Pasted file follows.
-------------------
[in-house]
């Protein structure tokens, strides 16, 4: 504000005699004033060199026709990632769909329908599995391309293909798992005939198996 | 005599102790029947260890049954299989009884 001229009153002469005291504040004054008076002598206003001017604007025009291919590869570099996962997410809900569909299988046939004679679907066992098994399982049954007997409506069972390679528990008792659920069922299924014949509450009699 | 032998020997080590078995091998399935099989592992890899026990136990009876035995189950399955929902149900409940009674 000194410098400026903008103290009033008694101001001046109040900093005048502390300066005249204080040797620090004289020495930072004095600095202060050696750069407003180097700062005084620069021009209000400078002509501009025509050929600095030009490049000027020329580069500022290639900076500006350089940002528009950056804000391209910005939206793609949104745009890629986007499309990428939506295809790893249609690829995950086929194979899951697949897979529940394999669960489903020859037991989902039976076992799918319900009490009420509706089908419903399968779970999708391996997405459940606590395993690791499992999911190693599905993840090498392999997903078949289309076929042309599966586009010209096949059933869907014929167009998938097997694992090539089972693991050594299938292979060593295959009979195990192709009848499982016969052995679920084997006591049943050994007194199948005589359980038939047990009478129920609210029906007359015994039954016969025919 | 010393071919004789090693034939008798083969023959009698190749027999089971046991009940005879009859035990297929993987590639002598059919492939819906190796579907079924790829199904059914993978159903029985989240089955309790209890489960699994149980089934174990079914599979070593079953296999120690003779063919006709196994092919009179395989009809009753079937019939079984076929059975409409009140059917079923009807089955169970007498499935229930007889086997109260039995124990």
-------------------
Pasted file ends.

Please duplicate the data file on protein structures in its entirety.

[in-house]
């Protein structure tokens, strides 16, 4: 504000005699004033060199026709990632769909329908599995391309293909798992005939198996 | 005599102790029947260890049954299989009884 001229009153002469005291504040004054008076002598206003001017604007025009291919590869570099996962997410809900569909299988046939004679679907066992098994399982049954007997409506069972390679528990008792659920069922299924014949509450009699 | 032998020997080590078995091998399935099989592992890899026990136990009876035995189950399955929902149900409940009674 000194410098400026903008103290009033008694101001001046109040900093005048502390300066005249204080040797620090004289020495930072004095600095202060050696750069407003180097700062005084620069021009209000400078002509501009025509050929600095030009490049000027020329580069500022290639900076500006350089940002528009950056804000391209910005939206793609949104745009890629986007499309990428939506295809790893249609690829995950086929194979899951697949897979529940394999669960489903020859037991989902039976076992799918319900009490009420509706089908419903399968779970999708391996997405459940606590395993690791499992999911190693599905993840090498392999997903078949289309076929042309599966586009010209096949059933869907014929167009998938097997694992090539089972693991050594299938292979060593295959009979195990192709009848499982016969052995679920084997006591049943050994007194199948005589359980038939047990009478129920609210029906007359015994039954016969025919 | 010393071919004789090693034939008798083969023959009698190749027999089971046991009940005879009859035990297929993987590639002598059919492939819906190796579907079924790829199904059914993978159903029985989240089955309790209890489960699994149980089934174990079914599979070593079953296999120690003779063919006709196994092919009179395989009809009753079937019939079984076929059975409409009140059917079923009807089955169970007498499935229930007889086997109260039995124990």